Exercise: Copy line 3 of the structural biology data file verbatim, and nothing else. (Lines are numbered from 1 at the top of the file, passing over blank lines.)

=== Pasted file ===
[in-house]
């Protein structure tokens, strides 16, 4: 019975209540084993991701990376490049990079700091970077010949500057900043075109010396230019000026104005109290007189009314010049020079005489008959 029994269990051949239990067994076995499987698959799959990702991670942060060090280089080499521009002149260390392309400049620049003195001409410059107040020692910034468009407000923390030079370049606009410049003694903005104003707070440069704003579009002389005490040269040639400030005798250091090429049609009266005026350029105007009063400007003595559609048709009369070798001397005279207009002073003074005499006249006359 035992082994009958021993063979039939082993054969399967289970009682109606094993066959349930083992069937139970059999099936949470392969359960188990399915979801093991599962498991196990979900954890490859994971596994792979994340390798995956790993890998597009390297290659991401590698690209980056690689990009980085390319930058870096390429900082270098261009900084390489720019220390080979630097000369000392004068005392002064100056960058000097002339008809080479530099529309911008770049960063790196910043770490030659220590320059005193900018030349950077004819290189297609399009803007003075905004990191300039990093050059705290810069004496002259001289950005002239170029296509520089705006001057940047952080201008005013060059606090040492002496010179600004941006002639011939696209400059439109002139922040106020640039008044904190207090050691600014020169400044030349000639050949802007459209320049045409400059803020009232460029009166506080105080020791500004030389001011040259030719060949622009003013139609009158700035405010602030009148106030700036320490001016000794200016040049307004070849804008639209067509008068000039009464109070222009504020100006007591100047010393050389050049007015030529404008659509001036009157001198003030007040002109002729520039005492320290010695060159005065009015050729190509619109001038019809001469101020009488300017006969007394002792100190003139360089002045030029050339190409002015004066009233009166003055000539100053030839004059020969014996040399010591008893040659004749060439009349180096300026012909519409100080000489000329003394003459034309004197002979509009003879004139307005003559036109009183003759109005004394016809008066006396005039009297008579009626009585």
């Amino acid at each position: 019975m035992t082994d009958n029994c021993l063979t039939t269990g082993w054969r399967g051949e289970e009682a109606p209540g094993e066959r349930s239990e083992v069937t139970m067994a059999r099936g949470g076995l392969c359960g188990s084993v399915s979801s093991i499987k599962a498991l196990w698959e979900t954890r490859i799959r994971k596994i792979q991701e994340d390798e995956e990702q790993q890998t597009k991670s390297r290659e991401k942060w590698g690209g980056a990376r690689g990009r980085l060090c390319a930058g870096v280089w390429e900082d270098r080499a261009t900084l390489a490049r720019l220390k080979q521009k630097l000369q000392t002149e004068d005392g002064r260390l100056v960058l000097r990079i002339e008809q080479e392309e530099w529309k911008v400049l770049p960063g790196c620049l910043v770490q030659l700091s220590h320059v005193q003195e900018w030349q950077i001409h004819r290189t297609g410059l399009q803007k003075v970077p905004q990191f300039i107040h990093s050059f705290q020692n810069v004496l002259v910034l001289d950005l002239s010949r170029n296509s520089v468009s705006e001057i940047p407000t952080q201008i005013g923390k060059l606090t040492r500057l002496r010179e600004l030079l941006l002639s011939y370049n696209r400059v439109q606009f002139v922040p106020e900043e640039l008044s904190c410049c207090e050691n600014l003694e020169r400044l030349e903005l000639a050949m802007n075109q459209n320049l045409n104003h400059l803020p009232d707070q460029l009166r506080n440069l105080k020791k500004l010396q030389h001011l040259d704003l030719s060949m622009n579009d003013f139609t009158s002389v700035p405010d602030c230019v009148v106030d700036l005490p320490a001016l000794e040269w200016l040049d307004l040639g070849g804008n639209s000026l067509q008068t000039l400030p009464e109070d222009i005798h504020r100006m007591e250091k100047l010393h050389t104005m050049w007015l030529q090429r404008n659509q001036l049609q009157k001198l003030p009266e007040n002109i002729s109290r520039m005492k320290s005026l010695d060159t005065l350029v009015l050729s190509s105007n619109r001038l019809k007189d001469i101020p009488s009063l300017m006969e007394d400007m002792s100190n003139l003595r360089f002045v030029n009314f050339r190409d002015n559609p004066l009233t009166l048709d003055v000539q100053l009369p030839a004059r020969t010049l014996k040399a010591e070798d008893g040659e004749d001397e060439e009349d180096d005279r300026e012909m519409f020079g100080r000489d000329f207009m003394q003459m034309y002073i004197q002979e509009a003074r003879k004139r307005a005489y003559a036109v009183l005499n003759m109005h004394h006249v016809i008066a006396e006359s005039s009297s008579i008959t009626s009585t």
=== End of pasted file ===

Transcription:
């Amino acid at each position: 019975m035992t082994d009958n029994c021993l063979t039939t269990g082993w054969r399967g051949e289970e009682a109606p209540g094993e066959r349930s239990e083992v069937t139970m067994a059999r099936g949470g076995l392969c359960g188990s084993v399915s979801s093991i499987k599962a498991l196990w698959e979900t954890r490859i799959r994971k596994i792979q991701e994340d390798e995956e990702q790993q890998t597009k991670s390297r290659e991401k942060w590698g690209g980056a990376r690689g990009r980085l060090c390319a930058g870096v280089w390429e900082d270098r080499a261009t900084l390489a490049r720019l220390k080979q521009k630097l000369q000392t002149e004068d005392g002064r260390l100056v960058l000097r990079i002339e008809q080479e392309e530099w529309k911008v400049l770049p960063g790196c620049l910043v770490q030659l700091s220590h320059v005193q003195e900018w030349q950077i001409h004819r290189t297609g410059l399009q803007k003075v970077p905004q990191f300039i107040h990093s050059f705290q020692n810069v004496l002259v910034l001289d950005l002239s010949r170029n296509s520089v468009s705006e001057i940047p407000t952080q201008i005013g923390k060059l606090t040492r500057l002496r010179e600004l030079l941006l002639s011939y370049n696209r400059v439109q606009f002139v922040p106020e900043e640039l008044s904190c410049c207090e050691n600014l003694e020169r400044l030349e903005l000639a050949m802007n075109q459209n320049l045409n104003h400059l803020p009232d707070q460029l009166r506080n440069l105080k020791k500004l010396q030389h001011l040259d704003l030719s060949m622009n579009d003013f139609t009158s002389v700035p405010d602030c230019v009148v106030d700036l005490p320490a001016l000794e040269w200016l040049d307004l040639g070849g804008n639209s000026l067509q008068t000039l400030p009464e109070d222009i005798h504020r100006m007591e250091k100047l010393h050389t104005m050049w007015l030529q090429r404008n659509q001036l049609q009157k001198l003030p009266e007040n002109i002729s109290r520039m005492k320290s005026l010695d060159t005065l350029v009015l050729s190509s105007n619109r001038l019809k007189d001469i101020p009488s009063l300017m006969e007394d400007m002792s100190n003139l003595r360089f002045v030029n009314f050339r190409d002015n559609p004066l009233t009166l048709d003055v000539q100053l009369p030839a004059r020969t010049l014996k040399a010591e070798d008893g040659e004749d001397e060439e009349d180096d005279r300026e012909m519409f020079g100080r000489d000329f207009m003394q003459m034309y002073i004197q002979e509009a003074r003879k004139r307005a005489y003559a036109v009183l005499n003759m109005h004394h006249v016809i008066a006396e006359s005039s009297s008579i008959t009626s009585t």